- Take a small sip of water, but don’t swallow. Hold the water in your mouth. Gently pinch your nostrils shut, and close your mouth.
- Without releasing your nostrils, swallow the water. You should feel a slight pop in your ears.
- Repeat as often as necessary.
Note: Take care not to exhale too forcefully. Doing so can damage your eardrum.
It shouldn’t take more than a slight breath for you to hear the telltale pop.
This Valsalva Maneuver also may cause dizziness.
If you experience any lightheadedness while executing the maneuver, stop immediately and try an alternative.
- Similar to the Toynbee Maneuver, close your mouth and pinch your nostrils shut.
- Try exhaling through your nose. You should feel and hear a pop in your ears.
- Repeat as often as necessary.
Wriggling Your Jaw
Note: Much like the Valsalva Maneuver discussed above, wriggling your jaw is a great, versatile way to cure a clogged ear because it can be performed anytime, anywhere, and with no outside tools required.
It’s as natural as remedies come!
- Open your mouth as wide as you can without experiencing any pain.
- Wriggle your jaws back and forth and from side-to-side in a quick, rhythmic motion.
- Maintain this motion until you feel a pop in your ears, and repeat as often as you find necessary.
Do’s and Don’ts
- Clean your ears regularly, and dry them with a soft cloth after bathing.
- Try keeping your head upright as much as possible, including while sleeping.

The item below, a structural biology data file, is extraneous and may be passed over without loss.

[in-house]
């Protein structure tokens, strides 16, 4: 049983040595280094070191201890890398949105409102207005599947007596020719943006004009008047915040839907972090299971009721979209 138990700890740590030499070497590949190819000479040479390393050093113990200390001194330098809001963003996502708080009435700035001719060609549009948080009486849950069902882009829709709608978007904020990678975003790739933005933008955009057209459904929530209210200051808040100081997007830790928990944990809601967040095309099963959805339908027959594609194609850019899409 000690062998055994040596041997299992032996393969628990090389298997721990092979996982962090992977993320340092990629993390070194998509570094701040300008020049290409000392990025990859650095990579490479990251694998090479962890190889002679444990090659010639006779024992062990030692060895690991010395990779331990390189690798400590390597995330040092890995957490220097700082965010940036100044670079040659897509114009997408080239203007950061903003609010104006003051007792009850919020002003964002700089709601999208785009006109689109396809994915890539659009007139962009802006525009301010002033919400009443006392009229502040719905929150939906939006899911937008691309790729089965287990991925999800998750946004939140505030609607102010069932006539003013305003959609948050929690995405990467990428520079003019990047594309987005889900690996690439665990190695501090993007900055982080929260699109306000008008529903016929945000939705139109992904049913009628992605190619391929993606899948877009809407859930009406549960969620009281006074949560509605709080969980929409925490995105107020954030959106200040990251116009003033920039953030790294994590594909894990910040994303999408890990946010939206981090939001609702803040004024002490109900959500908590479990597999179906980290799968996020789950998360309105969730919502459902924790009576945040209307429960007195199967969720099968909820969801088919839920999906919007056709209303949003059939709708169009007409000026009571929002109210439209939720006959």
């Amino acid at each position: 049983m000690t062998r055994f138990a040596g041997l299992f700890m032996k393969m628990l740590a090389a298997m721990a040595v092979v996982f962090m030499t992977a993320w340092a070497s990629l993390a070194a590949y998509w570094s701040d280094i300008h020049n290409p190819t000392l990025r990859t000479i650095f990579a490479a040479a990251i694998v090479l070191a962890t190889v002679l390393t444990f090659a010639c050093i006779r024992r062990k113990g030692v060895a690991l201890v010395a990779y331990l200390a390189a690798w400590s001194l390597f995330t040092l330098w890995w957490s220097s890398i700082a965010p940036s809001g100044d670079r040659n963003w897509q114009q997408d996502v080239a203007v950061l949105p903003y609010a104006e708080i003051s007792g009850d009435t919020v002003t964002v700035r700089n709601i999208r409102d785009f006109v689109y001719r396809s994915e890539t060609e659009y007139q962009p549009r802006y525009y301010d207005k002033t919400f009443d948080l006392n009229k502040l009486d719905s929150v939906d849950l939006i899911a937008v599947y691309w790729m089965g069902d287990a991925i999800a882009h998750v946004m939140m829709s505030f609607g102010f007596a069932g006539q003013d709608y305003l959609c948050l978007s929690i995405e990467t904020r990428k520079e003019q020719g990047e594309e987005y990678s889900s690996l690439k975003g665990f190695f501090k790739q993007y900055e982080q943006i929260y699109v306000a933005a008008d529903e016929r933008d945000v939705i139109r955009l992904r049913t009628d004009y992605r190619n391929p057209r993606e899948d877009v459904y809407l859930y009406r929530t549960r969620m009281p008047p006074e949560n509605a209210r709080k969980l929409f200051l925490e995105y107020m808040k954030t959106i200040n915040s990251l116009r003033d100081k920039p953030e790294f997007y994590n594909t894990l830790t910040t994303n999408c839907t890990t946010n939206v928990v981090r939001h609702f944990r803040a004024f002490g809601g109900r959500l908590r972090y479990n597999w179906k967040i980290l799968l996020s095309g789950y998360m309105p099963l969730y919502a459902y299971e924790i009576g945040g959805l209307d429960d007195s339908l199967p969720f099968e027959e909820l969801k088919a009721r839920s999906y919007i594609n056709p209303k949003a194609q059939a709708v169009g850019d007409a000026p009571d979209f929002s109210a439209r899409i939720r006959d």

- Drink lots of fluids, especially at night, to keep the mucus thin while you sleep.
- Stay in temperate environments as much as you can: not too hot, not too cold.
- Don’t ever stick sharp objects in your ears, including your fingernails. Use Q-tips sparingly.
- Don’t make unnecessarily fast movements. Don’t shake your head or stand up too quickly.
- Don’t drink alcohol and avoid caffeine, salty foods, and tobacco.
- Don’t expose your ears to extreme temperatures more than necessary. Never introduce boiling liquids to your ears.
Clogged ears can be a maddeningly uncomfortable and annoying affliction. Unfortunately, they are so common that odds are you or a loved one will encounter them at some point. The good news is plenty of remedies are at your disposal without even having to step outside your home.
No matter how your ears became clogged — be it wax buildup, mucus or fluid accumulation in the Eustachian tube or an imbalance of pressure — there’s no shortage of home remedies for how to unclog them. These 17 home remedies are among the most effective but, amazingly, just some of the many options out there.
The good news is that as common as clogged ears are, home remedies are seemingly just as common, with many of them just a junk drawer, refrigerator or medicine cabinet away. By practicing common sense prevention methods, using these home remedies and keeping a close eye out for the more serious symptoms that may necessitate the help of a medical professional, clogged ears can be beaten. And that’s got to be great to hear!